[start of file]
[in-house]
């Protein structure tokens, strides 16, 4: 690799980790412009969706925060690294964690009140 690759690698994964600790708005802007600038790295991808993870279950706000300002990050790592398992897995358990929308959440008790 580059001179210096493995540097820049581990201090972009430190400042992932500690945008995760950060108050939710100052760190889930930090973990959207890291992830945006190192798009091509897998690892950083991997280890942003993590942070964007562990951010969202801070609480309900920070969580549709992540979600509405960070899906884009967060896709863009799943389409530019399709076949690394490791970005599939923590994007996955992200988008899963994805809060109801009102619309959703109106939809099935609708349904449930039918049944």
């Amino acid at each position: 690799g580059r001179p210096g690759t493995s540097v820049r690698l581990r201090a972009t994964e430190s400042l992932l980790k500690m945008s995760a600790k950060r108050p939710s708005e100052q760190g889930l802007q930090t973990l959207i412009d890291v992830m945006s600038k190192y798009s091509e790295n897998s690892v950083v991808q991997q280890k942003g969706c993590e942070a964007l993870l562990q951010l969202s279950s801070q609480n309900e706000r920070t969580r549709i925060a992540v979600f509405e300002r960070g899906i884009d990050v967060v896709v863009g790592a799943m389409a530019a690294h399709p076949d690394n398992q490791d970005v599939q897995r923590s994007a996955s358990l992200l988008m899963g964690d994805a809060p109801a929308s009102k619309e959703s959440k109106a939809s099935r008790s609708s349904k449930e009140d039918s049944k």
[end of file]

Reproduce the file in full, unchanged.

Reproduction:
[in-house]
């Protein structure tokens, strides 16, 4: 690799980790412009969706925060690294964690009140 690759690698994964600790708005802007600038790295991808993870279950706000300002990050790592398992897995358990929308959440008790 580059001179210096493995540097820049581990201090972009430190400042992932500690945008995760950060108050939710100052760190889930930090973990959207890291992830945006190192798009091509897998690892950083991997280890942003993590942070964007562990951010969202801070609480309900920070969580549709992540979600509405960070899906884009967060896709863009799943389409530019399709076949690394490791970005599939923590994007996955992200988008899963994805809060109801009102619309959703109106939809099935609708349904449930039918049944």
């Amino acid at each position: 690799g580059r001179p210096g690759t493995s540097v820049r690698l581990r201090a972009t994964e430190s400042l992932l980790k500690m945008s995760a600790k950060r108050p939710s708005e100052q760190g889930l802007q930090t973990l959207i412009d890291v992830m945006s600038k190192y798009s091509e790295n897998s690892v950083v991808q991997q280890k942003g969706c993590e942070a964007l993870l562990q951010l969202s279950s801070q609480n309900e706000r920070t969580r549709i925060a992540v979600f509405e300002r960070g899906i884009d990050v967060v896709v863009g790592a799943m389409a530019a690294h399709p076949d690394n398992q490791d970005v599939q897995r923590s994007a996955s358990l992200l988008m899963g964690d994805a809060p109801a929308s009102k619309e959703s959440k109106a939809s099935r008790s609708s349904k449930e009140d039918s049944k």